Now millennials are killing diamonds, so the industry is Instagramming

Pesky millennials have made swift work of everything from banks and cereal to golf and beer. Precious gemstones are next on the kill list — and the industry is fighting back by going, naturally, to Instagram.

The Diamond Producers Association, an alliance of the world’s biggest mining companies, has made pop-culture, not old-timey, references to engagement or marriage, the cornerstone of its Instagram marketing. “Love and commitment are just as relevant today, but we are putting a wider lens on diamond purchase drivers,” said chief marketing officer Deborah Marquardt — which is why the organization has taken the pop culture tack.

For example, when Taylor Swift released the music video for her new song, “Look What You Made Me Do,” Marquardt’s preteen daughter pointed out a shot in it featured Swift wearing a ton of jewelry, “bathing” in precious gemstones.

Marquardt decided to take a closer look. She found out that Swift was in put in a bathtub of real jewelry by Hollywood favorite Neil Lane — and it was all diamonds. The DPA took a quick screenshot and posted it on Instagram; now, it’s one of the organization’s biggest hits on that platform, with almost 1,000 likes and comments.

“We have to ensure a long sustainable future for the diamond industry,” said Marquardt, “and re-engage with consumers under 40, who have essentially not been exposed to category marketing of diamonds in the past decade.” Millennials are an important cohort to attract for the organization: They are in the life stages most associated with diamond purchases like engagement and marriage. While other gemstones and lab-grown diamonds are edging into diamond sales a bit, younger customers make up 41 percent of diamond purchases. 

In recognition of this, the DPA launched late last year the first-ever category campaign in the last decade. Called “Real is Rare,” the campaign aims to expand diamonds beyond the engagement-ring realm and into millennials’ lives as modern jewelry pieces.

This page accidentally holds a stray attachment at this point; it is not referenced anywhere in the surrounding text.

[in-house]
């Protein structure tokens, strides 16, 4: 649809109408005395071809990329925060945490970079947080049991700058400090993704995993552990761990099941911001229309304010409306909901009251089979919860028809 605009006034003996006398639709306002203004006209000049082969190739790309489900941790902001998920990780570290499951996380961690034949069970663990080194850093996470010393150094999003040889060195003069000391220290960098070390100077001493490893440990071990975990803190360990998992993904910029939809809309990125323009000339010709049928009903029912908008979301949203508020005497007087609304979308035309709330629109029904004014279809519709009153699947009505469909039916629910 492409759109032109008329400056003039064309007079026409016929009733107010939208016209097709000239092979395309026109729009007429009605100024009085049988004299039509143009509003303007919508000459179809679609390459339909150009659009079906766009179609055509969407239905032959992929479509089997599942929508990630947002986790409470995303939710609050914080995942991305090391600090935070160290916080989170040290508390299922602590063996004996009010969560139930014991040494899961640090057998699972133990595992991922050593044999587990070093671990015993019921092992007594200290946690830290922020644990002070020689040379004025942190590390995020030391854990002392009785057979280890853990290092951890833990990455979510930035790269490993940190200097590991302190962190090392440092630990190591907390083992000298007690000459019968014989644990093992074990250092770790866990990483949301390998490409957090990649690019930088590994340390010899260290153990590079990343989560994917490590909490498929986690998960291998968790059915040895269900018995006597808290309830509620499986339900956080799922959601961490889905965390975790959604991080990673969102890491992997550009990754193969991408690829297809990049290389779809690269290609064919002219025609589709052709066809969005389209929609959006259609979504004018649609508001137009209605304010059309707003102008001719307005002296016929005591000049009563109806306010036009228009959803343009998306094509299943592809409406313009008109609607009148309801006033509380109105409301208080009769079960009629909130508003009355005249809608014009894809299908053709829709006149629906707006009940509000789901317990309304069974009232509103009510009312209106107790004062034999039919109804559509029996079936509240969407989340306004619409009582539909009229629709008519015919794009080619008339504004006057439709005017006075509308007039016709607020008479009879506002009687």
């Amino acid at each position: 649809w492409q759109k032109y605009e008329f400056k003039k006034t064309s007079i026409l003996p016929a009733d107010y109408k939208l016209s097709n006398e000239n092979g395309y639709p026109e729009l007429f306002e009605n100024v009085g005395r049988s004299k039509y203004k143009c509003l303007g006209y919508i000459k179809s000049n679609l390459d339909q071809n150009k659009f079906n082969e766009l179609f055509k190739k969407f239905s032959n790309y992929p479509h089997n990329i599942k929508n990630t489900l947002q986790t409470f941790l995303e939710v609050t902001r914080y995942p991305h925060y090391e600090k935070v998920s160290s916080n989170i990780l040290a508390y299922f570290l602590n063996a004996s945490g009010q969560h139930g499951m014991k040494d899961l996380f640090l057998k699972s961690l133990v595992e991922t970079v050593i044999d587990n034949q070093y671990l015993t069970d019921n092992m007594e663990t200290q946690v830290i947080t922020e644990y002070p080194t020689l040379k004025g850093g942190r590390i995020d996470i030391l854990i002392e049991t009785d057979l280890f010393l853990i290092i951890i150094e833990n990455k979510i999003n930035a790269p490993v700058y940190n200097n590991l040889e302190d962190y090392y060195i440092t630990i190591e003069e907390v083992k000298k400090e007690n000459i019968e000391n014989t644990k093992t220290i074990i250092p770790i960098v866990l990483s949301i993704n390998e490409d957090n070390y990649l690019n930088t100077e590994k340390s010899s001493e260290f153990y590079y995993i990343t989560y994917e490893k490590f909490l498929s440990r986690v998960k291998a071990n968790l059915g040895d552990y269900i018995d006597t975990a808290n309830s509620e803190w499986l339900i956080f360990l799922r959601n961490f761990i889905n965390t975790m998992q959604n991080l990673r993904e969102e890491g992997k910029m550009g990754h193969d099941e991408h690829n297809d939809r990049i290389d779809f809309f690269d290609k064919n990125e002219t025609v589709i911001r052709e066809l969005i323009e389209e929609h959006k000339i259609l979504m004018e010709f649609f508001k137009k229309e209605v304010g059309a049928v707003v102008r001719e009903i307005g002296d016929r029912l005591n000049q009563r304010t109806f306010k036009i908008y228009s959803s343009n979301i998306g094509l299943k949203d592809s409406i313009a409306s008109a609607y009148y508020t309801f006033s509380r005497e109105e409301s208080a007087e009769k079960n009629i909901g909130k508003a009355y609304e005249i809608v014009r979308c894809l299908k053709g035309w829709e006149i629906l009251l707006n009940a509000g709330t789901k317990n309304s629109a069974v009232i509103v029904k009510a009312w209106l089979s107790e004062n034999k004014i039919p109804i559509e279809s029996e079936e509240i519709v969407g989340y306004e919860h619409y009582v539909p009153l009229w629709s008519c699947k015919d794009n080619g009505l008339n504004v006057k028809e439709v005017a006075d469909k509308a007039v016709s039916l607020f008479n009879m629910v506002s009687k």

Instagram has become a big part of this endeavor. Since January, the organization has experienced a 54 percent increase in followers, to 8,000, and an 87 percent increase in likes and comments.

The idea is to make diamonds feel “approachable,” hence the Swift photo, another popular photo of a diamond ring in the shape of a wolf and one of fashion icon Iris Apfel in large, diamond-studded glasses. “Instagram is interesting when you have the world’s most beautiful product, that people want to have conversations about,” said Marquardt. “We looked at Instagram as a way to harness that enthusiasm.”

The DPA itself doesn’t have to worry about conversions because it doesn’t sell the diamonds, so it can focus on finding and focusing on pop-culture moments featuring diamonds. For example, it posted a picture of a diamond necklace with a dragon head on the day of the season finale of “Game of Thrones,” hashtagging it #khaleesi and #got. It is also tapping into what Marquardt calls the “diamond stars” on social media — influencers like Katerina Perez, the “jewelry insider” with almost 200,000 Instagram followers or Los Angeles-based celeb favorite Shay Fine Jewelry — and reposting their photos.

Because the DPA’s budget does not go to social, it has to make do with organic. That means essentially re-creating, where necessary, shots of diamonds “in the wild” — a hand adorned with rings clutching a passport or someone with a tattoo of a diamond. Marquardt focuses on either pop-culture moments or super unique pieces. “There are specific themes,” she said, “and we have to earn our way into conversations already happening.”